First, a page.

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Famous as the libretto for Antonín Dvorák’s opera of the same name, Jaroslav Kvapil’s poem Rusalka is an intriguing work of literature on its own. Directly inspired by Hans Christian Andersen’s famous “The Little Mermaid,” Kvapil’s reinterpretation adds an array of nuanced poetic techniques, a more dramatic tempo, and dark undertones that echo the work of eminent Czech folklorist Karel Jaromír Erben. All of these influences work in tandem to create a poetic work that is familiar yet innovative.
Transposed into the folkloric topos of a landlocked Bohemia, the mermaid is rendered here as a Slavic rusalka—a dangerous water nymph—who must choose between love and immortality. Thus, Rusalka, while certainly paying homage to the original story’s Scandinavian roots, is still a distinct work of modern Czech literature. Newly translated by Patrick Corness, Kvapil’s work will now find a fresh group of readers looking to get lost in one of Europe’s great lyrical fairy tale traditions.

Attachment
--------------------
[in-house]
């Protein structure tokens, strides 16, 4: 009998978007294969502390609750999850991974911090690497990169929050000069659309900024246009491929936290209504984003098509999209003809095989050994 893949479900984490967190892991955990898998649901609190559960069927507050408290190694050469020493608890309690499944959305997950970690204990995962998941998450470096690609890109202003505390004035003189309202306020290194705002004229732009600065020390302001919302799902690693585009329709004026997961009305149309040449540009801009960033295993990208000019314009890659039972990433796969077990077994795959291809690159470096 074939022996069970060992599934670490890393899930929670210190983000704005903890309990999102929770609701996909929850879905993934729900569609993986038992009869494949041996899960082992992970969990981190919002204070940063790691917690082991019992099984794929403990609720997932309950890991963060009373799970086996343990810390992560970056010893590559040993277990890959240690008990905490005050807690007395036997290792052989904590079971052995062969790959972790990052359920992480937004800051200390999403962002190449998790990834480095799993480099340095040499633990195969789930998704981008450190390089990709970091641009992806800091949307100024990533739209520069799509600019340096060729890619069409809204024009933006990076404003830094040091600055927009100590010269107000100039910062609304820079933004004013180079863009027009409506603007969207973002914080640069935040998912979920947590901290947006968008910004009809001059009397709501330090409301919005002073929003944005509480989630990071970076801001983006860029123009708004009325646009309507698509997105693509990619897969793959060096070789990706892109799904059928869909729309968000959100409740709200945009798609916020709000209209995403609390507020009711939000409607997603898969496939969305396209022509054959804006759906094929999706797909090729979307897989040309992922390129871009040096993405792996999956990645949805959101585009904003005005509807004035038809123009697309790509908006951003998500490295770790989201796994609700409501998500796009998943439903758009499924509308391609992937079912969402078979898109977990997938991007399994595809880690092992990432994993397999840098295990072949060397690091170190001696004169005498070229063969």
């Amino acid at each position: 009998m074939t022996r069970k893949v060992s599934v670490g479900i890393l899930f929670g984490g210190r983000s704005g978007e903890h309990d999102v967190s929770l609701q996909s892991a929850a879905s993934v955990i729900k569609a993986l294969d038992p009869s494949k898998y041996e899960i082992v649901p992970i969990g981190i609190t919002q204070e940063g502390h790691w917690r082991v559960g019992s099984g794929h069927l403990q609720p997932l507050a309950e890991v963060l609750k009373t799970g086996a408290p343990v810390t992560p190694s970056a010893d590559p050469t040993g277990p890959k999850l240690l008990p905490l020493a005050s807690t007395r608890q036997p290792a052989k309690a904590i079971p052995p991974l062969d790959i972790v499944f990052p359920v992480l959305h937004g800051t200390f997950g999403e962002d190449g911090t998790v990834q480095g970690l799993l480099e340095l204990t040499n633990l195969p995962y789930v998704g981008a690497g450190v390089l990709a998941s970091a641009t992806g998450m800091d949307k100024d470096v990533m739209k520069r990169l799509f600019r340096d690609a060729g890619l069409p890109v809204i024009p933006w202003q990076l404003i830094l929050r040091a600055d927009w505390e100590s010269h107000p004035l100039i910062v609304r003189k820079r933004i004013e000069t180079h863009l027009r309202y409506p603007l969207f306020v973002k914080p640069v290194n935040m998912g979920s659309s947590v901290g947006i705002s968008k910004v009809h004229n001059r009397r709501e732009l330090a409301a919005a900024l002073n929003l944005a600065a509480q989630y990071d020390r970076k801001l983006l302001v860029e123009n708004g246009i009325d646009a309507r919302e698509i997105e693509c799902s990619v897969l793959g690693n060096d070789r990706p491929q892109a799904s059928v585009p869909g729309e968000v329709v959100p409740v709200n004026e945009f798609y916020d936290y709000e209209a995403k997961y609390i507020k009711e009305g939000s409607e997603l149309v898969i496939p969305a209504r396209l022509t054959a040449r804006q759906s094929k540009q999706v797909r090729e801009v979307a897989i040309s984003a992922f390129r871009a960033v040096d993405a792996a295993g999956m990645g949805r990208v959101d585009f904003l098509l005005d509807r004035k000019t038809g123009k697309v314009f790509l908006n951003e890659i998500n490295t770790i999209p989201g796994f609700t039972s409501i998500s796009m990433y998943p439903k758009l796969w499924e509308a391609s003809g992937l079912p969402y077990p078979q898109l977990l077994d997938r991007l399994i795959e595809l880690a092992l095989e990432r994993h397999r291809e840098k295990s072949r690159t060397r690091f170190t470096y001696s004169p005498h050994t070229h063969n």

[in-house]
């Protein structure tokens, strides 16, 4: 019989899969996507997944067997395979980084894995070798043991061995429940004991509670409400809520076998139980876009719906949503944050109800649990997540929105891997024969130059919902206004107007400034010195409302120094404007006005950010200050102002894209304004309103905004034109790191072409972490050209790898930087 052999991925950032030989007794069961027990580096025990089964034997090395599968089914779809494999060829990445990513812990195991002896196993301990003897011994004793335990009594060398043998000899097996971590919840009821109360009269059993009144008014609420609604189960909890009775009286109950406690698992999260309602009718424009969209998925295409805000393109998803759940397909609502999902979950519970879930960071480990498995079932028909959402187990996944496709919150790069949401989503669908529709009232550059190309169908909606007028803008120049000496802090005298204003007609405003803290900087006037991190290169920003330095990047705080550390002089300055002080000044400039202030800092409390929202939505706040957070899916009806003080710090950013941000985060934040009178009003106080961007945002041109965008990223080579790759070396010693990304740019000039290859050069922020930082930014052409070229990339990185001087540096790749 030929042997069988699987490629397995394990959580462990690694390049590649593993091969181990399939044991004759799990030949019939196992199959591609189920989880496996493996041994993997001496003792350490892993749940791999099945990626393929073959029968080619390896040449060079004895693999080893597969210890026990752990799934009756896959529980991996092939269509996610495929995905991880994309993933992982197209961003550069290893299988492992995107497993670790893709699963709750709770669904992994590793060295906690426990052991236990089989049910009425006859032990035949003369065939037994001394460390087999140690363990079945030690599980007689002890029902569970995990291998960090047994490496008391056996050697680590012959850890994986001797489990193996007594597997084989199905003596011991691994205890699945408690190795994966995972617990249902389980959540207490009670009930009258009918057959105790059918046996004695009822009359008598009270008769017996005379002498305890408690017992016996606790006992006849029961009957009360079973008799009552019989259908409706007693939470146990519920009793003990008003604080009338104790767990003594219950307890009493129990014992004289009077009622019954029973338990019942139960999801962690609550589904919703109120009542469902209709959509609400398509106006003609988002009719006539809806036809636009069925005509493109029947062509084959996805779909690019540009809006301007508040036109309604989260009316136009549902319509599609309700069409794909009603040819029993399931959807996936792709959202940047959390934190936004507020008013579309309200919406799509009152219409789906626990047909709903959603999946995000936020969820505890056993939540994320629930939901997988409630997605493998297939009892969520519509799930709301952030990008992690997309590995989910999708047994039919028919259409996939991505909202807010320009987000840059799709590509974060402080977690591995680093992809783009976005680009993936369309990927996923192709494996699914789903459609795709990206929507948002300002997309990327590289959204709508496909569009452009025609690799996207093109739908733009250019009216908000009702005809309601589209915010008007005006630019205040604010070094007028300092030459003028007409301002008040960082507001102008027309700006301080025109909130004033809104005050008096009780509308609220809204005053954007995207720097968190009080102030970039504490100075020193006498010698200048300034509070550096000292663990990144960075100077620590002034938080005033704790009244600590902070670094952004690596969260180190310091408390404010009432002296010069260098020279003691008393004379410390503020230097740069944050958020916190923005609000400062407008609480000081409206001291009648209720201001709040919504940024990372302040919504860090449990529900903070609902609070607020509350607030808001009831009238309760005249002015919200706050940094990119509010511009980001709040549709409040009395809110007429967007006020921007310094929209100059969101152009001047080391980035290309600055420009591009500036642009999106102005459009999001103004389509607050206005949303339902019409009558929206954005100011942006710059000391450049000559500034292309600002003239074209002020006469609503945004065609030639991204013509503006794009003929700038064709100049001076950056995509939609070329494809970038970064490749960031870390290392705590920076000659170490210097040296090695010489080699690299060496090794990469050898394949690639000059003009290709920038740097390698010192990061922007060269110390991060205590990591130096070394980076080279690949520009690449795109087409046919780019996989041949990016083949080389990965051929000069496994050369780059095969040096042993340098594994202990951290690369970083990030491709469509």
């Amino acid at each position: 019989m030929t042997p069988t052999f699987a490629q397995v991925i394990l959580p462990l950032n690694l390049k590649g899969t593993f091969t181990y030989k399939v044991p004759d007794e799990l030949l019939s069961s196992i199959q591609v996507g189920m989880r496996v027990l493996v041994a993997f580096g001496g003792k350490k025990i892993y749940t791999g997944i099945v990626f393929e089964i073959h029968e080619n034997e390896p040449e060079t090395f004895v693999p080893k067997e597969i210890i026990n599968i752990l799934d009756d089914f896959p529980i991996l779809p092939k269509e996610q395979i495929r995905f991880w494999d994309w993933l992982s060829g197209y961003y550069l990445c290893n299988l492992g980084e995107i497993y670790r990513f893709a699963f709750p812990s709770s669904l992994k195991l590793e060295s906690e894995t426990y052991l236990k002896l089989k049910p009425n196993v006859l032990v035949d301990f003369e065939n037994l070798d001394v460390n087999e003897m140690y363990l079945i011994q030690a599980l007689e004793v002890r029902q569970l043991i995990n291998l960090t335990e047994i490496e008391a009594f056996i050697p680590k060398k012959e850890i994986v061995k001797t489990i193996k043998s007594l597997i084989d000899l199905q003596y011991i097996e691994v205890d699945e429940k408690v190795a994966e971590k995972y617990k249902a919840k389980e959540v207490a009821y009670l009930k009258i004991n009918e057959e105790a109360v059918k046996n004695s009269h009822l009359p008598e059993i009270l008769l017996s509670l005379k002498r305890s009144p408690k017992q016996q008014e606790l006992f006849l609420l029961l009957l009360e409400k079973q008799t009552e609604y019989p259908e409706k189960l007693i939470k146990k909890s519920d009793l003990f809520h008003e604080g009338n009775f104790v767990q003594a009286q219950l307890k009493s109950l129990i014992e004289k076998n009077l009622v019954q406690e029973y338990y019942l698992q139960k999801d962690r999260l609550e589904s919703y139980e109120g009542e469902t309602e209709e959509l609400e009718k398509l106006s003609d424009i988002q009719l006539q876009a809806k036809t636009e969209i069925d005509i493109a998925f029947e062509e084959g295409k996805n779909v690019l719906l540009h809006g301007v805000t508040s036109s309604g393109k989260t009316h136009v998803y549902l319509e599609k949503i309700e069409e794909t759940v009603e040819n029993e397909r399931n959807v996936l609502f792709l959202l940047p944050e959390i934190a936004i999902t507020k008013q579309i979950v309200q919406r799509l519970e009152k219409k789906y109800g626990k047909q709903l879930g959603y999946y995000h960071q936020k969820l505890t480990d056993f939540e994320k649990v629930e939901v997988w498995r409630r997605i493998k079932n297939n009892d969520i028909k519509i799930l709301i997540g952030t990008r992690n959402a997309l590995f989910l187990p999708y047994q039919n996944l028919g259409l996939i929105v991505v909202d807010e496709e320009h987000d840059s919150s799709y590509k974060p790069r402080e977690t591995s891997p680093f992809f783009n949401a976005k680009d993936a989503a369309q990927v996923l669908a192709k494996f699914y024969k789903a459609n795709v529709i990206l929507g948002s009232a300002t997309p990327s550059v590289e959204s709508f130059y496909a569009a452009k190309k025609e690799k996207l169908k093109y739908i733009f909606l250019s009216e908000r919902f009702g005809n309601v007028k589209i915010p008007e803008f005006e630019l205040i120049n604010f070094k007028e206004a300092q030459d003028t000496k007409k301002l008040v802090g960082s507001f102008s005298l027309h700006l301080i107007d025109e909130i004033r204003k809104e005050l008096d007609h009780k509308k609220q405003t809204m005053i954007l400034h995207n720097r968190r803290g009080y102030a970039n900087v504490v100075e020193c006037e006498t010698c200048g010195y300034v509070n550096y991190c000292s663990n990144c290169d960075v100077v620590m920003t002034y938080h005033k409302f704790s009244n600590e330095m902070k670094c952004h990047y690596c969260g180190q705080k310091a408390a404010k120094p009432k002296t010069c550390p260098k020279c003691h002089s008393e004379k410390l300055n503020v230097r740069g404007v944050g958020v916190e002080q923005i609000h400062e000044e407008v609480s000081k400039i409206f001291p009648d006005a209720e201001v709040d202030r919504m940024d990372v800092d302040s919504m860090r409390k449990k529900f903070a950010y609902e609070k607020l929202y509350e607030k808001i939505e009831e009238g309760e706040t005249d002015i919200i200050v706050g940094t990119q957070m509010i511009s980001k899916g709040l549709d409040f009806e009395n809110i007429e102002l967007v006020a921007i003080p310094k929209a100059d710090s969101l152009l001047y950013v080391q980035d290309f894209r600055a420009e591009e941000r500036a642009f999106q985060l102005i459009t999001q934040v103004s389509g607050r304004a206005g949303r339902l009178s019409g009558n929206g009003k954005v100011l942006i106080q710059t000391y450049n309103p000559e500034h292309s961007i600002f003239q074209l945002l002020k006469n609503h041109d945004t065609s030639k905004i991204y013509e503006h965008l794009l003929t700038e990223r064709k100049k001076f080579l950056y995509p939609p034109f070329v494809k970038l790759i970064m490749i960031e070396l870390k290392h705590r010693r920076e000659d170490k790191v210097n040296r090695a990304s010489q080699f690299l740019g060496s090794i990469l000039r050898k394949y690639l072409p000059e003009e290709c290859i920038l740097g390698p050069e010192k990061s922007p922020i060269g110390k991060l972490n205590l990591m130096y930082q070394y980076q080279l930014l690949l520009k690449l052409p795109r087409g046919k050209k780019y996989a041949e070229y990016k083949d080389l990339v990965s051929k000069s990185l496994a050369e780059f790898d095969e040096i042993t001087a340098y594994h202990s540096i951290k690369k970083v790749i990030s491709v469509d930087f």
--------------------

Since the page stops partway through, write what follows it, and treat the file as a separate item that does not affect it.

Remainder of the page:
About the Author
Patrick John Corness is a translator from Czech, German, Russian, and Ukrainian. He is currently visiting professor of translation at Coventry University in England.
“Redolent . . . with forbidden realms of desire. . . . A composite of legends and literary sources, combining aspects of the French tale of Undine, Gerhart Hauptmann's elf, and Hans Christian Anderson's Little Mermaid. The water nymph falls in love with a prince. A witch allows her to enter the human world, but at the price of losing her voice. If she also loses her love, she will be forever doomed to lure men to their deaths in her cold embrace.” — Edward Rothstein